British industry will suffer as a result of new immigration limits which let top footballers into the country but keep out highly-skilled scientists and engineers, MPs have warned.
A Commons inquiry slammed Government plans to impose a cap on immigration.
MPs including Steve McCabe (Lab Selly Oak) and David Winnick (Lab Walsall North) also warned that plans to cut the number of skilled workers coming into Britain would not be enough to meet Government targets for reducing immigrant numbers.
If Ministers stuck to the policy of capping immigration they would eventually need to prevent overseas students coming into Britain and end the practice of British citizens bringing family members into the country, the MPs said.
The Government hopes to cut immigration by five per cent this year, and to reduce it further in future years.
But the inquiry, by the Commons Home Affairs Committee, warned Ministers that any hopes of achieving this by targeting people from outside the European Union would have only a small effect on immigration unless the number was cut to zero.
New rules introduced under Labour already banned many unskilled workers from outside the EU from coming to Britain.
And EU laws mean the Government cannot stop immigration from EU member states.
The MPs said: “We note the concerns, expressed to us by eight Nobel prize-winners in science, about the potentially negative effect of the cap on the UK’s position of international excellence in science and engineering.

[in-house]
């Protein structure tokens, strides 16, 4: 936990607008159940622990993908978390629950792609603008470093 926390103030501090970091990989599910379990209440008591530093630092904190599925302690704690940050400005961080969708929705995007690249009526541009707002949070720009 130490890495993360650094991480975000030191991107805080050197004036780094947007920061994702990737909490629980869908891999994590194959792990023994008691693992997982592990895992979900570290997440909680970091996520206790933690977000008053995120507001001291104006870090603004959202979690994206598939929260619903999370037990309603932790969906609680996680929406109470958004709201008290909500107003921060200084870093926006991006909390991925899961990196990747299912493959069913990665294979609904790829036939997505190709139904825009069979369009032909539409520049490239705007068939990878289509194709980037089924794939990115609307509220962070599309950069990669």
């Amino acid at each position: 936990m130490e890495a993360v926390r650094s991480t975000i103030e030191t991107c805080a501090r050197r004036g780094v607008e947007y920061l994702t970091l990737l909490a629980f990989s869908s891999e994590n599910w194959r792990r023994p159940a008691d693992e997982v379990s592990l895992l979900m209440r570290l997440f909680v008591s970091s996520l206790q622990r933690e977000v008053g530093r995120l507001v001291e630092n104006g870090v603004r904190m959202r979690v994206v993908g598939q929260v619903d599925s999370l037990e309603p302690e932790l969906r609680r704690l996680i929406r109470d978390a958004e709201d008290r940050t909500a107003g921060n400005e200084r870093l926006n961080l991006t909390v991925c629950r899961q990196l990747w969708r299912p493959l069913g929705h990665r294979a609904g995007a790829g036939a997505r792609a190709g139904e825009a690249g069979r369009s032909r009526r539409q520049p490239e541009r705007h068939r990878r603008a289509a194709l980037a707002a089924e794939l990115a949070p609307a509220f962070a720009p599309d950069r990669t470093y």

“We consider it totally illogical that professional sports people should be exempted from the cap but elite international scientists are not.”
However, the MPs recognised that Britain also needed to train its own scientists rather than depending on immigrants.
“We also agree with the evidence given by many employers, that the country should be better training the skilled people we need to reduce the need for immigration in the future, and we believe there is an important role for Government in providing a strategy to ensure that occurs.”
The committee said it was concerned that the cap has been rushed through with insufficient attention as to how it will work.
Chairman Keith Vaz said: “Successive governments have enacted changes to the immigration system with almost immediate effect, bypassing parliamentary conventions. Such unnecessary haste leads to poor decision-making which is more likely to be challenged in the courts. The Government must ensure that Parliament be given the opportunity fully to scrutinise all significant changes to the immigration system before they are introduced.”
“We were particularly concerned about the potential effect on international students of a reduction in immigration, seeing as they account for around 25 per cent of total long-term immigration each year.
“Although the Government has not yet unveiled plans for reform of student immigration, our evidence underlined the crucial importance of international students to the cultural and intellectual life, as well as the finances, of UK educational institutions.”